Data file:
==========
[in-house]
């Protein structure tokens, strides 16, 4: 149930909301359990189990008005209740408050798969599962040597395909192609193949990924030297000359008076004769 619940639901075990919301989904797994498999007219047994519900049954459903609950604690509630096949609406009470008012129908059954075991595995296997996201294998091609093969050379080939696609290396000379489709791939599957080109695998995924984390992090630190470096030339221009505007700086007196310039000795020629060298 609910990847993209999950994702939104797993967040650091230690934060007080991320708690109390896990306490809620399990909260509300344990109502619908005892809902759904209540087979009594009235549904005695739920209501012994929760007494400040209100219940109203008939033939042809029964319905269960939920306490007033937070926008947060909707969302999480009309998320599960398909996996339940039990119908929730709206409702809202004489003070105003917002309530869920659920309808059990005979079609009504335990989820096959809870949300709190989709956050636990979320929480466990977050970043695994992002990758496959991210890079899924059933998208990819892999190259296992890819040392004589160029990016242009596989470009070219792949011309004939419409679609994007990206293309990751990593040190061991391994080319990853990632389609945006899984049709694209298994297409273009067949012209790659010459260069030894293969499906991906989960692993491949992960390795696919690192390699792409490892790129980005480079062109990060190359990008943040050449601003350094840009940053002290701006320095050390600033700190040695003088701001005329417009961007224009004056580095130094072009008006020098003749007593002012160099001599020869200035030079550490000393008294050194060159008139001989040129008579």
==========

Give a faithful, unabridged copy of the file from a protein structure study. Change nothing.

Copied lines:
[in-house]
């Protein structure tokens, strides 16, 4: 149930909301359990189990008005209740408050798969599962040597395909192609193949990924030297000359008076004769 619940639901075990919301989904797994498999007219047994519900049954459903609950604690509630096949609406009470008012129908059954075991595995296997996201294998091609093969050379080939696609290396000379489709791939599957080109695998995924984390992090630190470096030339221009505007700086007196310039000795020629060298 609910990847993209999950994702939104797993967040650091230690934060007080991320708690109390896990306490809620399990909260509300344990109502619908005892809902759904209540087979009594009235549904005695739920209501012994929760007494400040209100219940109203008939033939042809029964319905269960939920306490007033937070926008947060909707969302999480009309998320599960398909996996339940039990119908929730709206409702809202004489003070105003917002309530869920659920309808059990005979079609009504335990989820096959809870949300709190989709956050636990979320929480466990977050970043695994992002990758496959991210890079899924059933998208990819892999190259296992890819040392004589160029990016242009596989470009070219792949011309004939419409679609994007990206293309990751990593040190061991391994080319990853990632389609945006899984049709694209298994297409273009067949012209790659010459260069030894293969499906991906989960692993491949992960390795696919690192390699792409490892790129980005480079062109990060190359990008943040050449601003350094840009940053002290701006320095050390600033700190040695003088701001005329417009961007224009004056580095130094072009008006020098003749007593002012160099001599020869200035030079550490000393008294050194060159008139001989040129008579």